Hussein is also the object of some derision during a tense recording session at the poorly resourced Lime Grove Studio D. Hartnell's own attitudes to the Asian director are deftly touched upon in a meeting he has with Hussein and producer Verity Lambert (Jessica Raine) in a Chinese restaurant which shows how Hartnell was as much a creature of his time as the old guard at the BBC were.

His treatment of the waiter serving him is a reminder that he was a man of his time but as Hussein recently commented in Manchester last week he struggled to deal with situations and people he didn't understand. It's touching that, later in the film, Hartnell is seen struggling with change and painful goodbyes and how he really missed Hussein's presence in the studio. 

The future is represented by the stunning images of Television Centre. The building is another character in the film and McDonough, with a poignant eye on its recent closure, suitably frames the likes of Newman and Lambert with some very glamourous, wide angle images of the building, its central rotunda reflecting the glass time rotor of the TARDIS console and with both connoting the future ahead. The birth of the so-called 'golden age' of the BBC and Doctor Who is about to go into full swing in McDonough's film just as the filming of An Adventure in Space and Time was the last drama ever filmed in that iconic White City television factory.

Mervyn Pinfield (Jeff Rawle) and Rex Tucker (Andrew Woodall) are charged with bringing Newman's idea for a new tea time show to fruition. Both are faced with the promotion of a former production assistant, Verity Lambert, to the role of producer on the show, now called Doctor Who. Lambert is introduced, along with actress Jacqueline Hill (Jemma Powell), during a party where their ambitions for the future coincide with the inspiring and courageous achievements of 26 year-old Valentina Tereshkova, the first woman in space.

Lambert and Hill are clearly representative of a generation of women hungry for independence and successful careers and it's quite ironic that before Lambert changes a channel to watch news of Tereshkova on television, a brief sequence from the BBC's glamourous soap opera about a glossy women's magazine, Compact, pops up on the screen. Television was the future as was Tereshkova's flight into space. Later, we see Lambert framed on a television screen as she chats to associate producer Pinfield and he pleads with her to add some 'warm beer' to her 'piss and vinegar' attitude. Rawle is particularly good in this scene and I love the fact that Gatiss got Pinfield's credit for inventing the teleprompter into the scene too.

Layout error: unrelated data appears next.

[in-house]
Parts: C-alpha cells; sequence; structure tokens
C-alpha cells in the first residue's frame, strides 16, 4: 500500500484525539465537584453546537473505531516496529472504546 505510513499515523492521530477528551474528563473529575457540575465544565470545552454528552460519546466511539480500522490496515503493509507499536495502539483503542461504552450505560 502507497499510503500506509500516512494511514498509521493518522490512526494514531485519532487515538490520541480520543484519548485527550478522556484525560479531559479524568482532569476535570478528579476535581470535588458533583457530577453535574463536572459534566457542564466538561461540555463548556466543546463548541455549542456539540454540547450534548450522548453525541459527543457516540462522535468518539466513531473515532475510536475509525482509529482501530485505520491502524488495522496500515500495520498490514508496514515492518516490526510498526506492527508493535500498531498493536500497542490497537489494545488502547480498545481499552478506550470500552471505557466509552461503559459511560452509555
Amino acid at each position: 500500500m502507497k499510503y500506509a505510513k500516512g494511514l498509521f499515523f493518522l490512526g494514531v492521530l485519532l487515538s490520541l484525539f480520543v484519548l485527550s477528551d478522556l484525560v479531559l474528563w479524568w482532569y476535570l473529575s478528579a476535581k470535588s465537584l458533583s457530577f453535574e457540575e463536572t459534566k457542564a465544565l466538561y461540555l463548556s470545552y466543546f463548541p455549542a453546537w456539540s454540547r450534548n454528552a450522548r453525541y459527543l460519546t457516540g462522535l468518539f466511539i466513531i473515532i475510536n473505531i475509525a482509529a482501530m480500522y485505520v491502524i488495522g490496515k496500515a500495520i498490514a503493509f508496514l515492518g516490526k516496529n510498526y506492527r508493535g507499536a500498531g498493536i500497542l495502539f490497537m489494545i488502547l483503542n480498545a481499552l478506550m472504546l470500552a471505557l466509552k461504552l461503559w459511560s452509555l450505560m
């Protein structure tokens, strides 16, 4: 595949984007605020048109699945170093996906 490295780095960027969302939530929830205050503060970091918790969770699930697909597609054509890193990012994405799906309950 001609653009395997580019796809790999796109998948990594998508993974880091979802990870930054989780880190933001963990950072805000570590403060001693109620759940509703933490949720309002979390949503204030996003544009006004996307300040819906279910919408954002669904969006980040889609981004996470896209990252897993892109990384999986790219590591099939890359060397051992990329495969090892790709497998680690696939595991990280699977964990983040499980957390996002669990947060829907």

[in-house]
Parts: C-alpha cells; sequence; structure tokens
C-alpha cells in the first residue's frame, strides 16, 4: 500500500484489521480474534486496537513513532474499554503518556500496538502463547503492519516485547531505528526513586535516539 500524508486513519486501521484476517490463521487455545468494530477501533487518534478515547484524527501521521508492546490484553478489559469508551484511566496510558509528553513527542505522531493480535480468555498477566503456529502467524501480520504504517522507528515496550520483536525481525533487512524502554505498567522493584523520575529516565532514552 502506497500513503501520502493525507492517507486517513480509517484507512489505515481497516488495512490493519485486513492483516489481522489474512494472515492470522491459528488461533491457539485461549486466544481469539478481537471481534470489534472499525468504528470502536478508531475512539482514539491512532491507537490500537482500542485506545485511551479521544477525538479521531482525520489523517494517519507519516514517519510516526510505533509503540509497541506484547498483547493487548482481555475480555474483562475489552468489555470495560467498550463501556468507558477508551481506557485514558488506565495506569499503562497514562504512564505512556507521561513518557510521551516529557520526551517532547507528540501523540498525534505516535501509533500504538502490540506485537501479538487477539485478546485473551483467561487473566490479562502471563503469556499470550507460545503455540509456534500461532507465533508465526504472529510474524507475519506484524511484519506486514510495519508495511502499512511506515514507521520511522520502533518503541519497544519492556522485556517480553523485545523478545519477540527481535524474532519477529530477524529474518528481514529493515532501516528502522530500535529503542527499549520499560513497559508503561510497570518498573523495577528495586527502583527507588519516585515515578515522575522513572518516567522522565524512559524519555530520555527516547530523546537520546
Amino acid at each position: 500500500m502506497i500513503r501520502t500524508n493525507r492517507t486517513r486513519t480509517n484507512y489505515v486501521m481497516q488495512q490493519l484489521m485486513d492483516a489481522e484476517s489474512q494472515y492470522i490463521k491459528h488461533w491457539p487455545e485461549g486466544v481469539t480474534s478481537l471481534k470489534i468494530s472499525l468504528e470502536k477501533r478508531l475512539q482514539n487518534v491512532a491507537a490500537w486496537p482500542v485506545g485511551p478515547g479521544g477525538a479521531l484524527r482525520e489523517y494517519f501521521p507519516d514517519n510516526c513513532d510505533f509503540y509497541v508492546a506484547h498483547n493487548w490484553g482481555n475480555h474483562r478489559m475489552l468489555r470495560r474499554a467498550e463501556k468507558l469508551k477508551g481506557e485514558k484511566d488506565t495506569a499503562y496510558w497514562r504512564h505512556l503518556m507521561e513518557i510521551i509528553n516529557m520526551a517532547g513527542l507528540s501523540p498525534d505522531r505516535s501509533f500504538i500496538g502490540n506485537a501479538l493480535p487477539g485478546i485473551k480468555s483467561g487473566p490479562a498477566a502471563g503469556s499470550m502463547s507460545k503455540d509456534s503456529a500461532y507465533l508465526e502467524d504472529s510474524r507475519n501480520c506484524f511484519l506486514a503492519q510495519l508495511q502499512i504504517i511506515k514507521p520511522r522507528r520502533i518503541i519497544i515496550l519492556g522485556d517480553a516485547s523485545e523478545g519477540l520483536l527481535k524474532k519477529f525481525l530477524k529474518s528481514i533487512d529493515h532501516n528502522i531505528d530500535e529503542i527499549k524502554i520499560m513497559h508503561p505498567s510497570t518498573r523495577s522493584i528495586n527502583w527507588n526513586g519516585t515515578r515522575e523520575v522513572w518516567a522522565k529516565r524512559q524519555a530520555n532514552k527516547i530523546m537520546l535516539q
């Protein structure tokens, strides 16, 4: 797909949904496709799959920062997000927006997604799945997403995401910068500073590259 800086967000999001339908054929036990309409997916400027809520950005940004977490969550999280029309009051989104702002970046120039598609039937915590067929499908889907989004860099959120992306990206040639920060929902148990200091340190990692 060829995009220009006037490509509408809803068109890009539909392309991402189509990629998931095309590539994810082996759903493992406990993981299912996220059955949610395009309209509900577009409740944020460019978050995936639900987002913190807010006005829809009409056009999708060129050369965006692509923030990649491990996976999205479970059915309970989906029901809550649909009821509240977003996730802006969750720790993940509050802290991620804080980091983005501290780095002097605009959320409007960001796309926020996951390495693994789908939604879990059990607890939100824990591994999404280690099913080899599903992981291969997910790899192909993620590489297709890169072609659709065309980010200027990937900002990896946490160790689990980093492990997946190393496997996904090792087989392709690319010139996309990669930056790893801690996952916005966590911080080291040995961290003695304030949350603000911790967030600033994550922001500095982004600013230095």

Television and television production dominate the drama. Hartnell's depression about his career and his grumpy tirade to his granddaughter is framed by a recreation of his appearance in The Army Game. He's tired of playing 'crooks and perishing sergeant majors' but his wife Heather (Lesley Manville) cannily observes that he's seen as an authority figure, the very thing Sydney Newman is looking for in the Doctor. He strives to be 'a legitimate character actor' (dialogue mirroring the recently recovered Points West interview with Hartnell) and, as actor David Bradley noted in a recent BBC Breakfast interview, Hartnell was a man haunted by his own illegitimacy and background.

Even Newman describes his Doctor Who concept as 'legitimate stuff' so it's understandable why Hartnell was abrasive and found the challenge of playing 'Doctor Who' a rather daunting one. Hartnell's cruel attack on granddaughter Judith therefore ushers in another major theme. The man is obviously uncomfortable with the presence of children and finds it difficult to relate to them. Bradley's face is a picture when Manville, as Hartnell's wife Heather, tells the old curmudgeon he's been asked to star in a show for 'kiddies'.

Hartnell's casting as the Doctor transforms his persona when he becomes, as Verity promises him, a combination of 'H.G. Wells and Father Christmas' and huge favourite to children everywhere. The magic of Doctor Who is crystalised in a later scene, as Hartnell tries to learn his lines and, explaining to his granddaughter about the story, he gradually repairs their uneasy relationship by telling her about the Doctor - 'a funny old man who lives inside a magic box'. 'Does he make people better?' asks Judith. Hartnell ponders. The viewer emphatically knows the answer. Again, this is underlined where he meets his child audience while sitting in the park as Heather reads letters from young viewers. Thus the drama demonstrates how Hartnell became inseparable from the role and was offered a new lease of life as an actor.
'... quickly child, we're running out of time. Check the fornicator!'